Last week President Trump decreed that how security clearances were managed in the White House was up to John Kelly. In making that statement, Trump acknowledged the damage done to the White House by the Rob Porter scandal and refused to be made the court of last resort in the dispute over whether his son-in-law, Jared Kushner, should continue to have access to TS/SCI material.
Now the decision has been made:
Presidential son-in-law and adviser Jared Kushner has had his security clearance downgraded — a move that will prevent him from viewing many of the sensitive documents to which he once had unfettered access.
Kushner is not alone. All White House aides working on the highest-level interim clearances — at the Top Secret/SCI-level — were informed in a memo sent Friday that their clearances would be downgraded to the Secret level, according to three people with knowledge of the situation.
The SCI acronym stands for sensitive compartmentalized information, a category of information that comes from sensitive intelligence sources and must be walled off.
The memo was not signed by chief of staff John Kelly, but it comes as the retired Marine general and other top White House aides are grappling with the fallout of a scandal involving former White House staff secretary Rob Porter, which revealed that dozens of White House aides had yet to receive permanent clearances but nonetheless had access to some of the country’s deepest secrets.
The president has the ability to grant Kushner a permanent clearance, but Trump said Friday — the same day the memo was sent — that he was leaving the decision to his chief of staff.
That’s would be a helluva comedown for Kushner. Having held both clearances, I can tell you that the average SECRET document is about as enlightening as the current copy of the Economist. If absolute, it also calls into question Kushner’s ability to continue working on Middle East negotiations as he’d no longer allowed to read the cables he’d be required to write or hear what was said in the meetings he attended.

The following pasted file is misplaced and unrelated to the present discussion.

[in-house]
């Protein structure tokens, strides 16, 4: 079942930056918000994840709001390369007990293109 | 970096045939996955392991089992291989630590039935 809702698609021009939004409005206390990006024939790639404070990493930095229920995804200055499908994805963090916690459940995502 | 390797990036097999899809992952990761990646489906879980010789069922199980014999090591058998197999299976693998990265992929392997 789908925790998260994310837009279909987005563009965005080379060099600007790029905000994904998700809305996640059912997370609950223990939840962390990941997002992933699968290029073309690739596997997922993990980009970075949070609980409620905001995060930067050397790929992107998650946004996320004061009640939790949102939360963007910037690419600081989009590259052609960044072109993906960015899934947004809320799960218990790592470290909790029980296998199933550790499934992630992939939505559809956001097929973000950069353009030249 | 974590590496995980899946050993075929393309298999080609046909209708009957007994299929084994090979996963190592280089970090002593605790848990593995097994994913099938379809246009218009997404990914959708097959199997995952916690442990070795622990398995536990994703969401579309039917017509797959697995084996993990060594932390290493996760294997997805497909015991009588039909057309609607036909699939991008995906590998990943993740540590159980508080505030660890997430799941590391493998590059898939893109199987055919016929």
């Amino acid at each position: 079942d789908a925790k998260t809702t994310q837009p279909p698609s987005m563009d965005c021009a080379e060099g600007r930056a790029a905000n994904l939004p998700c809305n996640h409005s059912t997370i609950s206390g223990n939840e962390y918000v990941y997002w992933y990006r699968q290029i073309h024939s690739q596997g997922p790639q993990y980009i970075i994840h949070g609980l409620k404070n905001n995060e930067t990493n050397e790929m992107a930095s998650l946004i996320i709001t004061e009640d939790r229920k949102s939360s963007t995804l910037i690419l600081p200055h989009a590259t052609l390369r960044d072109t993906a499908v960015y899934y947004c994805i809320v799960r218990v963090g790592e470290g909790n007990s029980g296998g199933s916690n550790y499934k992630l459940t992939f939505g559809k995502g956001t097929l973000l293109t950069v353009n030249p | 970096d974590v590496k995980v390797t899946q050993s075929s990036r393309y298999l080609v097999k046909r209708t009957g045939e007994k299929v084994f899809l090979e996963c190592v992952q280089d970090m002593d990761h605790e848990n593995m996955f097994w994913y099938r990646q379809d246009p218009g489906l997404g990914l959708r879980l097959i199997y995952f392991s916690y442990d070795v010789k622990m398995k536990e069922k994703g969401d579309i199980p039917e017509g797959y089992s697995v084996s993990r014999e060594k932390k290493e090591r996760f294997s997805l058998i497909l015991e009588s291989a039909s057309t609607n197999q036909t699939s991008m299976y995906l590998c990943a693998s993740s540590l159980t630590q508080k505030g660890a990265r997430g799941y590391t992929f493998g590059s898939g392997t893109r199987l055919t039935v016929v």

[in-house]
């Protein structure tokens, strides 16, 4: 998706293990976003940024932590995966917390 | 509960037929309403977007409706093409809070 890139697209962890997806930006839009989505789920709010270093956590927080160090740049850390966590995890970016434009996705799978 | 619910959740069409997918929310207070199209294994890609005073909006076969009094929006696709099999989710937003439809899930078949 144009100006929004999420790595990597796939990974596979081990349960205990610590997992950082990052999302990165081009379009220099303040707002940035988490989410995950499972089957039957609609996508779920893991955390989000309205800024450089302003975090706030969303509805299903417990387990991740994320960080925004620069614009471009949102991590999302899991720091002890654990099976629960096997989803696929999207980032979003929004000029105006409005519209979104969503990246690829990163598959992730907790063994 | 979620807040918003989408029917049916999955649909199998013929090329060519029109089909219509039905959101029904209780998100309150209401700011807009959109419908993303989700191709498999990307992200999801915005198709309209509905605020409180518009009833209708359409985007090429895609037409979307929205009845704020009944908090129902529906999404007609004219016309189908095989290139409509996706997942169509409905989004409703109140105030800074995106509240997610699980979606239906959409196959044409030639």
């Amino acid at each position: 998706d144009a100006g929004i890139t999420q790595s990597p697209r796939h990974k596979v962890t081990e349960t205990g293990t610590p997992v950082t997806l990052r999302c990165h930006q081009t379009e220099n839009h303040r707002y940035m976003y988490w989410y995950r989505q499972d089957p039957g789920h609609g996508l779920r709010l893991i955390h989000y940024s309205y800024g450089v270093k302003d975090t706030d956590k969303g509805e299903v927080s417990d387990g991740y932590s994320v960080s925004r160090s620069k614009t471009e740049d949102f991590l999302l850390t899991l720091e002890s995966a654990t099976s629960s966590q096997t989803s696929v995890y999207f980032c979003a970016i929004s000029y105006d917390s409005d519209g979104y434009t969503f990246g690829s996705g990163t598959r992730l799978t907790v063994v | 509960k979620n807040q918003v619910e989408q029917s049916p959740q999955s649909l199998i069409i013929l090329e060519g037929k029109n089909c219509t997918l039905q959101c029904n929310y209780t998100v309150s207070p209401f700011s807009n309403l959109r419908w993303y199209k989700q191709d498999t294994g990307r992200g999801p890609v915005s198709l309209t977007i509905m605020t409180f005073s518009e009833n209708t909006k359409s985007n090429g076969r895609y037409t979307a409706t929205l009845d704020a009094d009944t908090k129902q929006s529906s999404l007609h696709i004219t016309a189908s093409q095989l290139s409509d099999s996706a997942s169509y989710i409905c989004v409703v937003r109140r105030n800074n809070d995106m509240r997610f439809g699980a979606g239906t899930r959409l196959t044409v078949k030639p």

Kelly took the rare step last week of issuing a public statement that Kushner would be able to continue his work in the White House unfettered.
“As I told Jared days ago, I have full confidence in his ability to continue performing his duties in his foreign policy portfolio including overseeing our Israeli-Palestinian peace effort and serving as an integral part of our relationship with Mexico,” Kelly said in the statement.
It was unclear whether Kushner would need access to top secret information to continue performing those duties — and whether Kelly was prepared to enact a policy that could be perceived as a jab at the president’s son-in-law.
This seems to imply that some accommodation has been made has been made on a specific types of information.
But, on the whole, this is good news for a couple of reasons. The Kushner clearance issue was a needless foot shot by a White House that has inflicted many, many foot shots. If Trump wants Kushner around, he should just man up, exercise his legal prerogative and clear Kushner for TS/SCI information. It also seems that despite the daily posts on how Kelly is on the way out, that he’s doing his job without fear or favor.